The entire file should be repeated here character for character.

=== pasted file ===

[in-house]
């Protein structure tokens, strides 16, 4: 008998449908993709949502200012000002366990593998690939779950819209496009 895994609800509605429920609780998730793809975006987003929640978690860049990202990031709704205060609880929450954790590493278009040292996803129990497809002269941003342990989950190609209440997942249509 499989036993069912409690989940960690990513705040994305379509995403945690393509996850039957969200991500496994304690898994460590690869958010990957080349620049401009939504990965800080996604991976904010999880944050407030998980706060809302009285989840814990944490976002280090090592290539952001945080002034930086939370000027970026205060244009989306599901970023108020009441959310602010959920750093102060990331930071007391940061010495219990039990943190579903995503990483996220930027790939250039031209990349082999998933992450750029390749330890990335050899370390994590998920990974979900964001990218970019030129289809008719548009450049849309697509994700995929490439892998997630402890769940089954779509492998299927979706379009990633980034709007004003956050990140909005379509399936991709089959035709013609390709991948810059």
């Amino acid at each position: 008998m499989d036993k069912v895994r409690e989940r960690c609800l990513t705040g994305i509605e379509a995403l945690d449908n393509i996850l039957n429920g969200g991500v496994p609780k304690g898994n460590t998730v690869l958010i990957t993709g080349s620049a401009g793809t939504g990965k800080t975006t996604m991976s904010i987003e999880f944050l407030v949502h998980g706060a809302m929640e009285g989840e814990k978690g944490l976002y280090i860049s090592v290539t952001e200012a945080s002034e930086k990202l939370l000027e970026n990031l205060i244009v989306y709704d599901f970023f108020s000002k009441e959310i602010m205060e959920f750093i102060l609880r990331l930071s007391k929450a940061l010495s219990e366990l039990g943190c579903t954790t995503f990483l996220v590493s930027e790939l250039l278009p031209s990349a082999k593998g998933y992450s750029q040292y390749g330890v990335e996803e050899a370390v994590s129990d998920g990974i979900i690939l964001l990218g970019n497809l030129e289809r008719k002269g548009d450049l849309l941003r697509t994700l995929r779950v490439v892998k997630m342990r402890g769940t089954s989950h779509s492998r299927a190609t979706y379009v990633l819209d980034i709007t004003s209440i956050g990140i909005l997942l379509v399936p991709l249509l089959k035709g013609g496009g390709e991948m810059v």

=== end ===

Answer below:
[in-house]
């Protein structure tokens, strides 16, 4: 008998449908993709949502200012000002366990593998690939779950819209496009 895994609800509605429920609780998730793809975006987003929640978690860049990202990031709704205060609880929450954790590493278009040292996803129990497809002269941003342990989950190609209440997942249509 499989036993069912409690989940960690990513705040994305379509995403945690393509996850039957969200991500496994304690898994460590690869958010990957080349620049401009939504990965800080996604991976904010999880944050407030998980706060809302009285989840814990944490976002280090090592290539952001945080002034930086939370000027970026205060244009989306599901970023108020009441959310602010959920750093102060990331930071007391940061010495219990039990943190579903995503990483996220930027790939250039031209990349082999998933992450750029390749330890990335050899370390994590998920990974979900964001990218970019030129289809008719548009450049849309697509994700995929490439892998997630402890769940089954779509492998299927979706379009990633980034709007004003956050990140909005379509399936991709089959035709013609390709991948810059």
């Amino acid at each position: 008998m499989d036993k069912v895994r409690e989940r960690c609800l990513t705040g994305i509605e379509a995403l945690d449908n393509i996850l039957n429920g969200g991500v496994p609780k304690g898994n460590t998730v690869l958010i990957t993709g080349s620049a401009g793809t939504g990965k800080t975006t996604m991976s904010i987003e999880f944050l407030v949502h998980g706060a809302m929640e009285g989840e814990k978690g944490l976002y280090i860049s090592v290539t952001e200012a945080s002034e930086k990202l939370l000027e970026n990031l205060i244009v989306y709704d599901f970023f108020s000002k009441e959310i602010m205060e959920f750093i102060l609880r990331l930071s007391k929450a940061l010495s219990e366990l039990g943190c579903t954790t995503f990483l996220v590493s930027e790939l250039l278009p031209s990349a082999k593998g998933y992450s750029q040292y390749g330890v990335e996803e050899a370390v994590s129990d998920g990974i979900i690939l964001l990218g970019n497809l030129e289809r008719k002269g548009d450049l849309l941003r697509t994700l995929r779950v490439v892998k997630m342990r402890g769940t089954s989950h779509s492998r299927a190609t979706y379009v990633l819209d980034i709007t004003s209440i956050g990140i909005l997942l379509v399936p991709l249509l089959k035709g013609g496009g390709e991948m810059v």